• On a similar topic, today some F-18 Hornets did a high speed, low altitude pass over the city while I was outside. It used to be with a thrill and pride to see them do that, for some reason now when I hear military jets, I look to see if they are carrying cluster munitions and are attacking a ground target. With military type police helicopters constantly patrolling overhead 24/7 and occasional fighter bomber flyby’s, living in the city is getting decidedly scarier. Maybe we’ll all end up being Palestinians.


      • Interesting….when we see fighter jets overhead our first thought is: Are they Canadians? And, if so, where are they going? No sense of pride. No sense of connection. Only wonder at the incredible insanity of it. Having said that, when we see the Coast Guard go by, we are proudful. They do a good job.


  2. One bright spot in this Syria thing…some ironist told Obama that the cure might be worse than the current dictator Bashar Hafez al-Assad. Seems there may be truth in old saw better the devil you know than the devils you do not. The Americans want to kick Syria apart without a clue as to what follows Bashar Hafez al-Assad. Appears Obama might be listening reasonable doubt.


    • al-Assad is an Alawhite or something….a member of a minority religion in a country 90% all something else. That kind of thing matters, it seems. He can gas them without losing sleep and they can shoot him without thinking it a bad thing. Tís the beauty of group-think. Them and us. But that sort of mindlessness is ours to enjoy as well. We tend to think of them-all as ‘them’ and us-all as ‘us’ and there is all sorts of hell to pay for that. The trouble is that we are all in this together.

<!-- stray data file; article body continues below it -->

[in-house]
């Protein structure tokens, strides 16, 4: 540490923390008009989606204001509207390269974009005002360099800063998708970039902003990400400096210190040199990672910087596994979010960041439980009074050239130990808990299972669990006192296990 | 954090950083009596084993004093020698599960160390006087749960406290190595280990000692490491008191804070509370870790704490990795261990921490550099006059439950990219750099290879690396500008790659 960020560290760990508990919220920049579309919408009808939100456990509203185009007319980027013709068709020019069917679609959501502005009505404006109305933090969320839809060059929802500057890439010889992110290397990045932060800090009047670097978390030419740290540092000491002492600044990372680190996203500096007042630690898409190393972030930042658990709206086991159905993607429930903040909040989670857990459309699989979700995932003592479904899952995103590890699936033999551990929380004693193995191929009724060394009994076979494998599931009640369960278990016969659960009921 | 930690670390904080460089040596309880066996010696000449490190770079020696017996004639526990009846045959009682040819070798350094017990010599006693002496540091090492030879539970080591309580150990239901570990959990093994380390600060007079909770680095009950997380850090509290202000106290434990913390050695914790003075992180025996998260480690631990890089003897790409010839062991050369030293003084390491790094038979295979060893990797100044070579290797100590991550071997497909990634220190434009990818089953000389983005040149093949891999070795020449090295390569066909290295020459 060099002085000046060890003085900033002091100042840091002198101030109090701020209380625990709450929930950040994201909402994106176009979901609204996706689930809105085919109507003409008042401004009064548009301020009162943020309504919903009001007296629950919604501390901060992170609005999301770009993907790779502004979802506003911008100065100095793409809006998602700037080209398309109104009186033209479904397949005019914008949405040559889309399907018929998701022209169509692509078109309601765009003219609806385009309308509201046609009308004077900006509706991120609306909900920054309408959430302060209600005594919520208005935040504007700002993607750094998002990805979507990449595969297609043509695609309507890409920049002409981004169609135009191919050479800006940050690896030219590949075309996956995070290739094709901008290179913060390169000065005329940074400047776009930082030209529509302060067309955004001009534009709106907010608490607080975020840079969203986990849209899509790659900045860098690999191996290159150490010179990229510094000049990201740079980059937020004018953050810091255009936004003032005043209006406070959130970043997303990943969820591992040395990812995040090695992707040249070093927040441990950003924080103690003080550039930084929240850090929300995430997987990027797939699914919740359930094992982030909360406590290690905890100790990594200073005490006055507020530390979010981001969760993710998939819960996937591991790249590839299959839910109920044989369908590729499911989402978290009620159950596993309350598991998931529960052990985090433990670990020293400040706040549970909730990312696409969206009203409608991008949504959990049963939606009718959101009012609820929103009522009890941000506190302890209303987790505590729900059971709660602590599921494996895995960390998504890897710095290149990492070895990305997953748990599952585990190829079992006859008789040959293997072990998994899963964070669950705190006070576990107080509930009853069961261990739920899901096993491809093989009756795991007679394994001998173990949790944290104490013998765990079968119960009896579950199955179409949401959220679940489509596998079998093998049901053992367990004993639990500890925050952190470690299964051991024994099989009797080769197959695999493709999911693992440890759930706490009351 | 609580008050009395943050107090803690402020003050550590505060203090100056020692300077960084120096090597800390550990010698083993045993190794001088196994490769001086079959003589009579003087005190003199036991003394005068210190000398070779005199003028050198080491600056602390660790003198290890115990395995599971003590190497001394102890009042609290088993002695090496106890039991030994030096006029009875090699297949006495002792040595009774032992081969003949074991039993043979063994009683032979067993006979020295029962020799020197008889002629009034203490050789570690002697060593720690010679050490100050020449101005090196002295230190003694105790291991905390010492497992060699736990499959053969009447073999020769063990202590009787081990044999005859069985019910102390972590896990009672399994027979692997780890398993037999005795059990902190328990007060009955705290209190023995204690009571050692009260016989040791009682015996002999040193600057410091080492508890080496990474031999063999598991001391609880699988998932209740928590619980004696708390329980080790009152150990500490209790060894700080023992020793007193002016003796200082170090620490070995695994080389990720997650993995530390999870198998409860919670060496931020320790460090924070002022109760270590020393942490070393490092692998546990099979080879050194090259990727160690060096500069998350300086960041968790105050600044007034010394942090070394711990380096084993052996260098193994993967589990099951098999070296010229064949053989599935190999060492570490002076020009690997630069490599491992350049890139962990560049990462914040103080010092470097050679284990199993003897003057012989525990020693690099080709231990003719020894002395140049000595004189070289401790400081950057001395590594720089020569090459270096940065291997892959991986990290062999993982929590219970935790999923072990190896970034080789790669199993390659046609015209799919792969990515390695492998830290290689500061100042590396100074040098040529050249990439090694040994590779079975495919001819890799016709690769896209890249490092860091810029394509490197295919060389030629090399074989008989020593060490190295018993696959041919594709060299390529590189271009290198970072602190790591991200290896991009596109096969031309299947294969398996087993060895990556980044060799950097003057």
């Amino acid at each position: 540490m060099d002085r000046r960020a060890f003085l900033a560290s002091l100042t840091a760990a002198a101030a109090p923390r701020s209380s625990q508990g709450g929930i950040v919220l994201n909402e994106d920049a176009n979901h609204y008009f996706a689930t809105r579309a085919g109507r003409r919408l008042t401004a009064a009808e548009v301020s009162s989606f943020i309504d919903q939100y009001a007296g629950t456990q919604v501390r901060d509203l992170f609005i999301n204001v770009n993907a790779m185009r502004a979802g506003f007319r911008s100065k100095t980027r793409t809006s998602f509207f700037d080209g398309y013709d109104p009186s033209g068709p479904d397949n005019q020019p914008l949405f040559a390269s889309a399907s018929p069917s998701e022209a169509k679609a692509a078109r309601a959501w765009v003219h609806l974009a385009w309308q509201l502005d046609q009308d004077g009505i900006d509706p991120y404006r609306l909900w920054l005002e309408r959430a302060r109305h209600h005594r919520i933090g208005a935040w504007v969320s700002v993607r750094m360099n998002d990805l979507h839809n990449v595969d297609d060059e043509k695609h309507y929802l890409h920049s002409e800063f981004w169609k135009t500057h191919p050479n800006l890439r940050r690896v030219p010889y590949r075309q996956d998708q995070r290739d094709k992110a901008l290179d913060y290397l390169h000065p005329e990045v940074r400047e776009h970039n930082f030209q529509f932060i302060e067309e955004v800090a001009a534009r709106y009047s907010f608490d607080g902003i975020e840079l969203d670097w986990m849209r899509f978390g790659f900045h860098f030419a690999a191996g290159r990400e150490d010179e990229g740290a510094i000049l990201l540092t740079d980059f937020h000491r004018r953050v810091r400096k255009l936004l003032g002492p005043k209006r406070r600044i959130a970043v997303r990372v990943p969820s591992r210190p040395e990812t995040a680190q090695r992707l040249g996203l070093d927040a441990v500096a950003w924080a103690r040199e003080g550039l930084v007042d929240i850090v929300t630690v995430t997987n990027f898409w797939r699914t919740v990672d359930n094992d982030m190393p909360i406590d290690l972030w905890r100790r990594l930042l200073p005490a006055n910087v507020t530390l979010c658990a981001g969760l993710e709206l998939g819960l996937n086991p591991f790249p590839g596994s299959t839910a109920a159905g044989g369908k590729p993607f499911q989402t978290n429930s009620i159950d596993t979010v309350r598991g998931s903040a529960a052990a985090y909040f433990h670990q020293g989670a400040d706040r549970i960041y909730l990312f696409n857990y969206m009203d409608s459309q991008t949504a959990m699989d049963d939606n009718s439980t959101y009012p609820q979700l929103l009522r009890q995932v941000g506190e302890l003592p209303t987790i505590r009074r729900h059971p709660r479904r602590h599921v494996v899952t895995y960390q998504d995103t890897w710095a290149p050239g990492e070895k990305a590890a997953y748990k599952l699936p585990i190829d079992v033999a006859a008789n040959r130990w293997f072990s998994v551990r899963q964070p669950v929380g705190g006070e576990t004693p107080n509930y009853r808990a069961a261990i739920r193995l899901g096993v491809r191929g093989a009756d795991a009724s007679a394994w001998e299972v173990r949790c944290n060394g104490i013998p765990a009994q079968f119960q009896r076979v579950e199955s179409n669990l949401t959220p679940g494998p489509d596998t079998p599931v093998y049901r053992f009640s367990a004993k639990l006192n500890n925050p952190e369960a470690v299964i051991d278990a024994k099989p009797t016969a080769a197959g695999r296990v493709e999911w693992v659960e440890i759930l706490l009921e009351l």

We should at least think it over before invading, I think.
      I have a theory. It is paranoid. It is crazy. Don’t quote me. But who benefits from this Syrian civil war? Who wants it to happen? Who might even go so far as to throw a little gas on both sides?
      I dunno…………I don’t believe most of the crap they tell us. This is just another mis-told story, I think. But, of course, I have no clue as to what the real story is. It is just that I have been lied to by government(s) so consistently for so long the only truth I have is that their version is a lie.
      Call me crazy.


      • The Syrians fought on the Golan Heights with Israel and I’m sure they will fight there again.
        The struggle in Syria has been continuing since the fall of the Ottoman Empire.
        Syria has become the site of a great powers proxy war.
        No one can predict the end game.